My muscle memory of how to strap on the jet during a scramble is still vivid. I'd climb the ladder and as I came to the top, I'd lean in with my right arm.  I'd slide it through the right strap and then reach for the JFS handle (jet fuel starter, a small jet engine that would pump air into the engine to get it started)  by my right knee which I’d pull as I  as I sat down in the seat.
Eagle Start up

The crew chief would be right behind me on the ladder and as I sat down, he’d grab the left strap and my arm and force it through the strap.  By now the JFS would be on line and the right engine would be at about 10% RPM.  With my left hand, I’d lift the right throttle and start the right engine.  As this was happening, the crew chief would climb down the ladder, and take it away.  While that was going on, I’d connect my leg straps and chest strap  and put my helmet on.  At that point, the right engine would be started, I’d shut the canopy and lift the throttle on the left engine, and as that was spooling up, I’d turn the Radar and the INS on.  Total time from Horn to this point is about 2 minutes.

With both engines on and the Radar warming up, I’d check in my wingman and then the Command Post on the radio .  While waiting for the Command Post response, I’d have a pencil out to copy the scramble instructions onto a 4 X 8 notecard strapped to my right leg.
 
It was not uncommon for my right leg to be bouncing up and down with adrenalin.  The Command Post would transmit a code word which would be the first indication that this was or was not an actual scramble.  While waiting for that code word, I usually had time for a quick prayer.  “Dear Lord, please don’t let me screw this up! Amen.”

Whether real or practice, we would taxi out to the runway.  If it were a practice scramble and we were lucky, as we cleared the shelter, tower would clear us for takeoff and we got to go fly!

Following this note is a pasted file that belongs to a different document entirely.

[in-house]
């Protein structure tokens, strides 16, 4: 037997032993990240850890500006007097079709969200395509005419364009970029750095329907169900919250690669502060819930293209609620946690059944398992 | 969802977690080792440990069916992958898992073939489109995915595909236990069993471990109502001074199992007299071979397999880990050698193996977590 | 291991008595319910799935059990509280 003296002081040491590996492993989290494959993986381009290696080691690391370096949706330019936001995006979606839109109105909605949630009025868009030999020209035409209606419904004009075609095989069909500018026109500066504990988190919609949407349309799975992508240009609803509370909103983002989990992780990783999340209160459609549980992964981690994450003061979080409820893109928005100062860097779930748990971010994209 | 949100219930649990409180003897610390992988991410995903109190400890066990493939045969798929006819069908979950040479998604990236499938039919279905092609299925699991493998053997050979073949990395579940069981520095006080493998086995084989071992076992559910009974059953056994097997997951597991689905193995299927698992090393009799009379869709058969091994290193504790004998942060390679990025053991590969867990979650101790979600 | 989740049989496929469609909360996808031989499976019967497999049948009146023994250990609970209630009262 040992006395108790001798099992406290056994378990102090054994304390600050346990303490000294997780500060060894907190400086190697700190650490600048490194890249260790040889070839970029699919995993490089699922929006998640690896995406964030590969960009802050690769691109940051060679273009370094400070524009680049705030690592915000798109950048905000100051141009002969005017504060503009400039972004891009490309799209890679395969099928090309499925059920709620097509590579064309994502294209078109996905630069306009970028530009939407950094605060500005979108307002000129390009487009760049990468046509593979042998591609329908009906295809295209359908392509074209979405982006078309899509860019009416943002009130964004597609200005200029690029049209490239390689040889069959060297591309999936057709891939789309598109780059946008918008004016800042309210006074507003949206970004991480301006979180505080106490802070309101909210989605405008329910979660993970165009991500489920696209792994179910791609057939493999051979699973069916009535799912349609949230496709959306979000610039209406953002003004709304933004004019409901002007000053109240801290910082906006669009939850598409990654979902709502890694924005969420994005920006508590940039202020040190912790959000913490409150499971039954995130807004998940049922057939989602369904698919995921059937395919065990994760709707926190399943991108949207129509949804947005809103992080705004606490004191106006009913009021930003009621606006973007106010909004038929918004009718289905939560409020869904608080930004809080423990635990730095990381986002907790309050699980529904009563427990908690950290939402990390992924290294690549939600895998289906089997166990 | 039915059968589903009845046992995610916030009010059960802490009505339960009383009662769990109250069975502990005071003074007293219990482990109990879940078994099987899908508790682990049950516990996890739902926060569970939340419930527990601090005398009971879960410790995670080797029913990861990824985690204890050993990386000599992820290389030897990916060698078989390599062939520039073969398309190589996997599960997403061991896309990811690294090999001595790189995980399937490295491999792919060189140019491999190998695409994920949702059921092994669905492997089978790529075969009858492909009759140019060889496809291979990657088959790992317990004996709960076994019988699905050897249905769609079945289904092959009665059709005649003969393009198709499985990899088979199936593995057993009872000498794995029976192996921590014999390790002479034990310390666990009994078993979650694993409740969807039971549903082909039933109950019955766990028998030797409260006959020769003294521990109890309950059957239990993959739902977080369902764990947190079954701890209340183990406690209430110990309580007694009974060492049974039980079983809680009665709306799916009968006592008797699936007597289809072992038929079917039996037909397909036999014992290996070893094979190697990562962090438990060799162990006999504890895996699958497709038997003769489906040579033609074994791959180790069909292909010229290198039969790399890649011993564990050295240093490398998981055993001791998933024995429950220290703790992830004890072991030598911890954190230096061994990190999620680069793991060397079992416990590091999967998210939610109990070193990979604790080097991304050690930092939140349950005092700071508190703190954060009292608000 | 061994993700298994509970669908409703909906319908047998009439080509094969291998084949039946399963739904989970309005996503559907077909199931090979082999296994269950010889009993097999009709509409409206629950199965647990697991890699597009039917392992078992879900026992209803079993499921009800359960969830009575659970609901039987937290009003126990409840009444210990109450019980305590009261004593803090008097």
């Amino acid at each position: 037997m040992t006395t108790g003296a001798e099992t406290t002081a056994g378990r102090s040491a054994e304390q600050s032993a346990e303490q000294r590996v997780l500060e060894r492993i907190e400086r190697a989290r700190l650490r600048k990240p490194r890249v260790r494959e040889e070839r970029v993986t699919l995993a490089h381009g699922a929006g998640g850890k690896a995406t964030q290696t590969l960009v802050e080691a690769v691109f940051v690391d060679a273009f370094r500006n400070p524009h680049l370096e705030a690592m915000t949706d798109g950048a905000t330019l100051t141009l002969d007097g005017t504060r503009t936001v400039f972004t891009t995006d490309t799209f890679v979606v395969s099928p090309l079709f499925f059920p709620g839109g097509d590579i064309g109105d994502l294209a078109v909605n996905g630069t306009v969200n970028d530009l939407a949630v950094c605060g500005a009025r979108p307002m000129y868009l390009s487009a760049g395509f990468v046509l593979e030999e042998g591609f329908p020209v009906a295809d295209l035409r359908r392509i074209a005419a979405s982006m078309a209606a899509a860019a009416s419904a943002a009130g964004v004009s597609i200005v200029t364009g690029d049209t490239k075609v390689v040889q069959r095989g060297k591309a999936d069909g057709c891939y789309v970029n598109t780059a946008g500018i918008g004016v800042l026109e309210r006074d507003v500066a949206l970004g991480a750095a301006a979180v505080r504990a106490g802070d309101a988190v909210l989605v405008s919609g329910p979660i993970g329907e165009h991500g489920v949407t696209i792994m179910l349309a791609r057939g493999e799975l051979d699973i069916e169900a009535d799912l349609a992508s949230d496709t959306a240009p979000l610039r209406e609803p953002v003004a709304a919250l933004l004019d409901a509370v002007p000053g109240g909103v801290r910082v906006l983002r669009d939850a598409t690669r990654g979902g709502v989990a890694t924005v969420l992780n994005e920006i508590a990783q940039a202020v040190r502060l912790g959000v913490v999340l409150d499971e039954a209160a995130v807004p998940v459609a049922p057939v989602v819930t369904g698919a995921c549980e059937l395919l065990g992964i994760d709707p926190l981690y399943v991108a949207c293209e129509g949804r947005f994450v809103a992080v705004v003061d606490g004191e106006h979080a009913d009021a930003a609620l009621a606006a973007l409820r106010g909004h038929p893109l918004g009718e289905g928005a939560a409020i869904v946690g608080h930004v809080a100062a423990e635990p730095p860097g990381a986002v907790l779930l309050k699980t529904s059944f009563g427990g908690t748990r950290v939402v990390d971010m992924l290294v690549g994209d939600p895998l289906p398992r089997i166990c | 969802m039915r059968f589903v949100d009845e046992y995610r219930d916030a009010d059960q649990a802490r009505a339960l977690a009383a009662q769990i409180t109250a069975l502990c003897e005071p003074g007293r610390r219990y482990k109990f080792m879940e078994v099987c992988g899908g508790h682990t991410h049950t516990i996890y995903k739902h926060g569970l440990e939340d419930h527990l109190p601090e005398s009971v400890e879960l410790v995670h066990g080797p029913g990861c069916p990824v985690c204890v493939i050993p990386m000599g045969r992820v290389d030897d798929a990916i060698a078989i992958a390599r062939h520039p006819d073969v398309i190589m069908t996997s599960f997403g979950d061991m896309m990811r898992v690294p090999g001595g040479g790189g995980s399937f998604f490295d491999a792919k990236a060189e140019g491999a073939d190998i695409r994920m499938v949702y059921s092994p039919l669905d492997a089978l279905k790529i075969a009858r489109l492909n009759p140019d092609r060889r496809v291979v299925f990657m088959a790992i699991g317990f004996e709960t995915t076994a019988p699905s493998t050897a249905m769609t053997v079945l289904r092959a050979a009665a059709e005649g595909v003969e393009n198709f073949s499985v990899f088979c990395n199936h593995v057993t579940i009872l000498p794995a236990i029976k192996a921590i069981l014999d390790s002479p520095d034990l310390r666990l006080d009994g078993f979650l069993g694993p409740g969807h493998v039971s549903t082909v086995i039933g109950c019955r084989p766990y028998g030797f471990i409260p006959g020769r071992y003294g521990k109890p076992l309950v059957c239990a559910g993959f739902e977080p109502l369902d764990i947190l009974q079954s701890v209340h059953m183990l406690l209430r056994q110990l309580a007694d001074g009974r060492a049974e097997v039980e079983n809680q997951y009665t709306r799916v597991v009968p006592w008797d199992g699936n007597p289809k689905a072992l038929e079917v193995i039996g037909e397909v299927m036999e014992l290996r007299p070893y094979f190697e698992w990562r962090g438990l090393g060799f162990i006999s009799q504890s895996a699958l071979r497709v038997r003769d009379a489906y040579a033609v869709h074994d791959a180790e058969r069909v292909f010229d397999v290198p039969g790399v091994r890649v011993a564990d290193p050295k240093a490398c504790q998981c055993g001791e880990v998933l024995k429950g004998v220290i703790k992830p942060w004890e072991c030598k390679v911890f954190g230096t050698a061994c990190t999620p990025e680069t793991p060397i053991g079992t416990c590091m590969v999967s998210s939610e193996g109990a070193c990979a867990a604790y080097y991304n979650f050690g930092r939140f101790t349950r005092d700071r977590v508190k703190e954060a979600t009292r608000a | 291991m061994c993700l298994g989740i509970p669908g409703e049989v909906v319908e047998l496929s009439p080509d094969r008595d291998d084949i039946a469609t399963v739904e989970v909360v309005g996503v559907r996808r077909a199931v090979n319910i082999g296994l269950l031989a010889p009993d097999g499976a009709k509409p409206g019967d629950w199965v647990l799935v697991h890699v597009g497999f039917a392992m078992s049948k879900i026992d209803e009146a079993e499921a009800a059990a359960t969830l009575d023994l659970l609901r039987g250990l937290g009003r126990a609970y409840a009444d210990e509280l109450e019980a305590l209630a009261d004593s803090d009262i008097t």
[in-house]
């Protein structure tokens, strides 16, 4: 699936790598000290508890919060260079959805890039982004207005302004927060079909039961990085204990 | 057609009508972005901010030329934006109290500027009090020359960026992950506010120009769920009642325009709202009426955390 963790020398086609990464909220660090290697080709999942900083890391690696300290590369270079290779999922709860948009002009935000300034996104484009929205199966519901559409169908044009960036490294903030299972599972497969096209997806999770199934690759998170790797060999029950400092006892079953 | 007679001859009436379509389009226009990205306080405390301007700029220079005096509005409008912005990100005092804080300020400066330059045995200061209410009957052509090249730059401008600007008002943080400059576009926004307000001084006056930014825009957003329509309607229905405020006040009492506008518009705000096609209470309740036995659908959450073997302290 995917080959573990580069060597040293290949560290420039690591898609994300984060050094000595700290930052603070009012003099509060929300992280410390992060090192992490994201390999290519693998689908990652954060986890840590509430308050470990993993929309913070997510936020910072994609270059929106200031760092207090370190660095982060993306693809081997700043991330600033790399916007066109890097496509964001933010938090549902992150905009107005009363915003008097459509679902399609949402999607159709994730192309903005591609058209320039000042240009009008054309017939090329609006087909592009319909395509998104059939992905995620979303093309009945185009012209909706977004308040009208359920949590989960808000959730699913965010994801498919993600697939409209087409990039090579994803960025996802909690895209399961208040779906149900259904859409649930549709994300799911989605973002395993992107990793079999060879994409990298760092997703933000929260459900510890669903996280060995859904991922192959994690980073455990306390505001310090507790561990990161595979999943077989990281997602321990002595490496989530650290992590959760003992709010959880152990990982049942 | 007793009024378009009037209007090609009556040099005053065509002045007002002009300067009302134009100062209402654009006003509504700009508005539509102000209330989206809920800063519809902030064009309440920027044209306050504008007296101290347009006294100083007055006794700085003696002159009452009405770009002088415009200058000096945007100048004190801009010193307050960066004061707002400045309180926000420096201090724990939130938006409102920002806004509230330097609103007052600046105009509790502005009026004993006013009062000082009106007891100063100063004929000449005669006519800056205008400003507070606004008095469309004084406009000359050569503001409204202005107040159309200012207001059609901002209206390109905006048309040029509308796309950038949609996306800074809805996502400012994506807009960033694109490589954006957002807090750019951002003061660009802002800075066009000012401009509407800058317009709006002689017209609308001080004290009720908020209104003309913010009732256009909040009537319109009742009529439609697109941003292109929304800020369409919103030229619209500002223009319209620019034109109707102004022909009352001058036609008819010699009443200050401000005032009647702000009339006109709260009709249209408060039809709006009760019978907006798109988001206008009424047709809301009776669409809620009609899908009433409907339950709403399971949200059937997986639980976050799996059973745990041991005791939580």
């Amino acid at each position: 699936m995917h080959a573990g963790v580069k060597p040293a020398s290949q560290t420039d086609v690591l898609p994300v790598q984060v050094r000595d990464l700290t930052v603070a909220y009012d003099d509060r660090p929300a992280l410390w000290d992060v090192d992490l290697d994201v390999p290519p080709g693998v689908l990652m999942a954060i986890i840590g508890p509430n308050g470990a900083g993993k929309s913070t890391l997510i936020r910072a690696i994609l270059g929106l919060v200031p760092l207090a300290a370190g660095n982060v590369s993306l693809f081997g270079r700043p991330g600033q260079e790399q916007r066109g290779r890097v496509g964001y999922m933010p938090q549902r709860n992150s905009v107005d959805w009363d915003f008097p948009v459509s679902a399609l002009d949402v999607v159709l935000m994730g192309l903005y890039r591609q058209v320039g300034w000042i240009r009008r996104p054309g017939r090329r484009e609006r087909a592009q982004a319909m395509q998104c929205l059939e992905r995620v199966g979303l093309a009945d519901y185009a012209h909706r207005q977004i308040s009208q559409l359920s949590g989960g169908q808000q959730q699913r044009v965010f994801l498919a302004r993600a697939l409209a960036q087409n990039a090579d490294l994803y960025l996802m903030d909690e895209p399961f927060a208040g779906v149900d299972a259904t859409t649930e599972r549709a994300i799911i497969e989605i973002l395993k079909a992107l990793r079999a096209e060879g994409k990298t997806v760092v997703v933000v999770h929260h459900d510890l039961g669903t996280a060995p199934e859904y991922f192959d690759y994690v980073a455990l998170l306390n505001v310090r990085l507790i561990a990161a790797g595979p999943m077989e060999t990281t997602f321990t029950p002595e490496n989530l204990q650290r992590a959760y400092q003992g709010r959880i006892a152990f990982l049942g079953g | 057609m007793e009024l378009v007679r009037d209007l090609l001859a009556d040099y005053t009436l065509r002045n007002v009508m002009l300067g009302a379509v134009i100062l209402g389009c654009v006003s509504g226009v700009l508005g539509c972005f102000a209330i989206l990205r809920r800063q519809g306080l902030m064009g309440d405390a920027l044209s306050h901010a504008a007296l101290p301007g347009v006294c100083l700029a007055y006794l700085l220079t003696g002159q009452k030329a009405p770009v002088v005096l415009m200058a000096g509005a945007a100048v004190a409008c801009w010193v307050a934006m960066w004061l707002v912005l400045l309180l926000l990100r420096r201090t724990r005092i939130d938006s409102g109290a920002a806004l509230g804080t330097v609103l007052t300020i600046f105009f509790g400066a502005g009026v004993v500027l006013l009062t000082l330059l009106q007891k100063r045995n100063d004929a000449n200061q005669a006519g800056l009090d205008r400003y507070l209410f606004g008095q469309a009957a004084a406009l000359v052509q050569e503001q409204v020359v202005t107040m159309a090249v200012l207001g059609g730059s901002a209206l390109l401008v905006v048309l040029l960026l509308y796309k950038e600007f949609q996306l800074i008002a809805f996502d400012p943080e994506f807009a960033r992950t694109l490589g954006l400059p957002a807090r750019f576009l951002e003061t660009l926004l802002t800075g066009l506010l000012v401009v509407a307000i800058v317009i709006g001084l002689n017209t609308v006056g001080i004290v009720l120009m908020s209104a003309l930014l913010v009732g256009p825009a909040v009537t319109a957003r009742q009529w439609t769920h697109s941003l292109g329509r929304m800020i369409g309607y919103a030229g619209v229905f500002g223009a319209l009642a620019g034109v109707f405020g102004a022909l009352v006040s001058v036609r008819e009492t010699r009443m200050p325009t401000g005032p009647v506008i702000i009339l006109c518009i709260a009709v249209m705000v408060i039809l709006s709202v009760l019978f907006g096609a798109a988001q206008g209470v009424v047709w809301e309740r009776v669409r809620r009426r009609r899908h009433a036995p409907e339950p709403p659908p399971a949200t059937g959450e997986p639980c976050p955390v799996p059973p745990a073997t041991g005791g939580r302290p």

Not only that, we got to do a max performance takeoff and climb.
Source: Wikipedia


Not only that, we would takeoff opposite traffic. Since the prevailing winds at Osan were from the west, normal takeoff direction would have meant a couple of minute taxi to the opposite end of the runway from the shelters making the 5 minute airborne time impossible to achieve. With the excess thrust available in the Eagle, we could take off even with a considerable tailwind.  But taking off opposite traffic meant every other aircraft had to hold short until we cleared the area, which meant everybody on base was watching.

The Alert Facility and shelters used to be in the oval. (It's not there any more). North is at the top.
Google Maps

It was fun.

Except….

A practice scramble was authorized if there was at least a 4 hour gap in between when PARPRO assets were on station.  That 4 hour window was sufficient to scramble and fly a 1 hour mission, then return and get the jets back on status before the assets were back on station.  Since we were briefed asset on and off station time, a flight lead could tell if they were going to fly. As the window approached, the pilots and ground crew tended to move closer to the jets.  In the spirit of realistic training (and pulling a fast one on your buddies), it was not unusual for an outgoing flight lead in the changeover brief to invent assets which would appear to close the window.  Then when the Klaxon went off, there was a heightened sense of urgency (usually epitomized by "Oh S41T! as the crews started their sprint) .  Another way a practice scramble might happen, would be if an asset actually aborted the mission and wasn't airborne.  The Command Post would be the only ones who knew this and they enjoyed working the system this way.